The Dolorous Passion of Our Lord Jesus Christ by Anne Catherine Emmerich-

This was perhaps the toughest book I read last year; as in it made me ugly cry (I'm not one that usually cries)! While not 100% authenticated, yet, Anne Catherine Emmerich's visions of the Passion were heartbreaking. Most especially the Agony in the Garden and the Scourging. If you've seen the movie The Passion, it's based off of this book.  You'll need all the tissues! ALL OF THEM!!

The Bad Times by John Walsh and Christine Kinealy-

One of the most beautifully written and powerful graphic novels I read last year. This one about broke my heart as it covered the great famine that struck Ireland in the late 1800s. Seriously though, they did a wonderful job bringing to life the hard times that the famine caused the people of Ireland. It was just really well done (almos had me in tears as I was reading it prior to the start of a book club meeting).

City of Saints by George Weigel-

Have you ever read a book that just made you want to visit the place even more. Well, that is what happened when I read City of Saints last year. If I could, I would be on the first available flight to Poland to see everything it has to offer, as well, as to walk through all the places that were important to Pope St. John Paul II. George Weigel does one killer job bringing to life the culture and beauty of Poland with his descriptions.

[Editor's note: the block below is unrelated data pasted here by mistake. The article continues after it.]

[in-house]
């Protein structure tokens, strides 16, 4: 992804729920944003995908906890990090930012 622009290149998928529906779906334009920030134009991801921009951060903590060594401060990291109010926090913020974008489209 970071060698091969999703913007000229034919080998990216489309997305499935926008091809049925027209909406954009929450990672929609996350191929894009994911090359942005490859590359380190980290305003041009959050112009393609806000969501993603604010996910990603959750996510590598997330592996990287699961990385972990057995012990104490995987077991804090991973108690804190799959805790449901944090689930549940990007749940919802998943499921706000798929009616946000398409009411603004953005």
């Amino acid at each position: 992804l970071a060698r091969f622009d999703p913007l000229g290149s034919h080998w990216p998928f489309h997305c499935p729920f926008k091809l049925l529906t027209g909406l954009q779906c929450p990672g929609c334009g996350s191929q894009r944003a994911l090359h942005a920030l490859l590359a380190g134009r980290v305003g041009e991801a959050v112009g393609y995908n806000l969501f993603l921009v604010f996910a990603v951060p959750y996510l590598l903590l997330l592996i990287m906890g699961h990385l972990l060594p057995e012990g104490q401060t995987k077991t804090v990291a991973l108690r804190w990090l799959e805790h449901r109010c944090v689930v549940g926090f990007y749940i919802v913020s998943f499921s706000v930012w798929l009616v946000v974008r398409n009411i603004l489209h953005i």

Echo of God by Fr, Lance Harlow-

While I have not had a chance to review Echo of God yet, because words fail me, this book is a wonderful guide to True Devotion by St. Francis de Sales. One of the things I enjoyed most about this book was how he expanded upon, and made Francis de Sales' True Devotion more accessible for modern readers. He did a great job shining light on some aspects of the saints writing that may be hard for readers of our time to understand.

Our Lady of Fatima by William Thomas Walsh-

The appearance of the Blessed Virgin Mary to the three kids at Fatima is one of my favorites. While I knew a decent amount of the story before reading this book, it was nice to learn more in-depth about the children and the experiences that followed the event. Let us not forget about the phenomenal miracle that took place in the the by, this is the 100th anniversary of the apparition of Our Lady of Fatima.

The Retrial of Joan of Arc by Regine Pernoud-